EVANSDALE, Iowa --- You would think Rita Cummings would be tired of cooking for people after raising 10 kids. You'd be wrong.
After years of working in area restaurants as a dishwasher and prep cook, Cummings, at age 77, opened up a place of her own, Red's Diner. It is something she has dreamed of doing for a long time.
The diner, which opened in May and gets its name from its red-haired owner's longtime nickname, also has become a means for Cummings to pursue another of her passions --- helping people.
On Christmas Day, Cummings, with the help of her daughter Pat Jones, will open the diner from noon to 3 p.m. for a free holiday dinner. The diner is supplying turkeys, and K & W Sausage and Specialty Meats is donating ham for the meal.
"We're asking for a free-will offering, but we won't be turning anyone away," Jones said.
The generous gesture does not come as a surprise to those who know the Cummings family. They've been doing things like this for years.
"We were brought up to give," Jones said.
Jones remembers as a child helping deliver meals her mother cooked for people in town, along with baked goods at Christmas time and baskets at Easter. Jones herself initiated and organized the Salvation Army's Christmas dinner a few years ago, which serves about 200 meals annually.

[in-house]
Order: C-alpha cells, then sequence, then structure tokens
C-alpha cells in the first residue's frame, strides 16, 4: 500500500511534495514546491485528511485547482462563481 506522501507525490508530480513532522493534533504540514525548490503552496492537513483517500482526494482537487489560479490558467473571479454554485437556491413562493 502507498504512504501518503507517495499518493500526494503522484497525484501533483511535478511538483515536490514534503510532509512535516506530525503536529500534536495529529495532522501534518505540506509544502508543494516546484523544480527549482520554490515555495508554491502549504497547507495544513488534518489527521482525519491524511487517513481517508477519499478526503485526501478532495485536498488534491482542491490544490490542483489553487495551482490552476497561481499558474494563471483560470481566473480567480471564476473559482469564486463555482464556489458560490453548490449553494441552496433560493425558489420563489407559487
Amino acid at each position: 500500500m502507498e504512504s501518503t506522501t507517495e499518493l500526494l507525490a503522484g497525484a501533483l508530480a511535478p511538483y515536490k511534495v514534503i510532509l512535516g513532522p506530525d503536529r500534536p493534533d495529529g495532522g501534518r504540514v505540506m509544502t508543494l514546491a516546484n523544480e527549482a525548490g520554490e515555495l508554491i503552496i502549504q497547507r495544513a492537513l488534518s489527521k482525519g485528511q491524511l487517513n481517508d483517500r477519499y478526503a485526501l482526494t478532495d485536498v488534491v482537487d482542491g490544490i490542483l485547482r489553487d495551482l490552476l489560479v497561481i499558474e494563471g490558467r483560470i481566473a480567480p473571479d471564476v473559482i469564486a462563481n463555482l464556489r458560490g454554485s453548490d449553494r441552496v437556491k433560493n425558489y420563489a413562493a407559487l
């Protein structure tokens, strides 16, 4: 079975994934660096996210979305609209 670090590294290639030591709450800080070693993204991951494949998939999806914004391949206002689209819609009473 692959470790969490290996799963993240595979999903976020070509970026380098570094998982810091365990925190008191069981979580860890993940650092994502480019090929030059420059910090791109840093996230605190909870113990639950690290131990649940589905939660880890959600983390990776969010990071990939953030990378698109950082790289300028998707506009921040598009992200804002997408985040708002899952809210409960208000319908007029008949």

That same spirit is still alive and well at Red's. For Veterans Day, Cummings and Jones peeled and shredded 50 pounds of potatoes for hash browns for the Evansdale AMVETS post annual breakfast. Cummings also has been known to deliver meals to customers who are homebound, and if one of their regulars don't show up for a day or two, one of the women is on the phone checking on them.
Opening the diner, which is open 6 a.m. to 7 p.m. Tuesday through Sunday, has been challenging. Cummings has had to deal with failed equipment, building repairs and replacing a night cook who quit on short notice. And there's her bad knee to contend with.
But her children have stepped in to help. Cummings' son Randy makes repairs, and Jones helps with everything from ordering and cleaning to waiting tables and cooking. She helped fill the void until a new night cook was hired.
In fact, this isn't Jones's first stint at this location. When she was 14, she started working at the A&W resaurant that stood on the same site, making 75 cents an hour.
Brick from the exterior of that restaurant can still be seen in spots throughout Red's.
The diner, which employs 15, is known for its home cooking and generous portions. Daily specials are listed on a whiteboard just inside the front door, and valances in the windows bear a rooster motif. Its window sills are filled with Christmas tchotchkes.
Cummings is proud of what she has accomplished.
"I only have an eighth-grade country school education," she said. "I've done this all on my own. I took my savings and I never borrowed a penny from anyone."
While Cummings is currently leasing the property, she is considering buying it.
"I'm really enjoying it," Cummings said. "Everybody is so friendly and nice.
"Everyone told me I was 77 and too old to do this," she said. "I told them, 'You're only as old as you want to be, and I don't want to be old.'"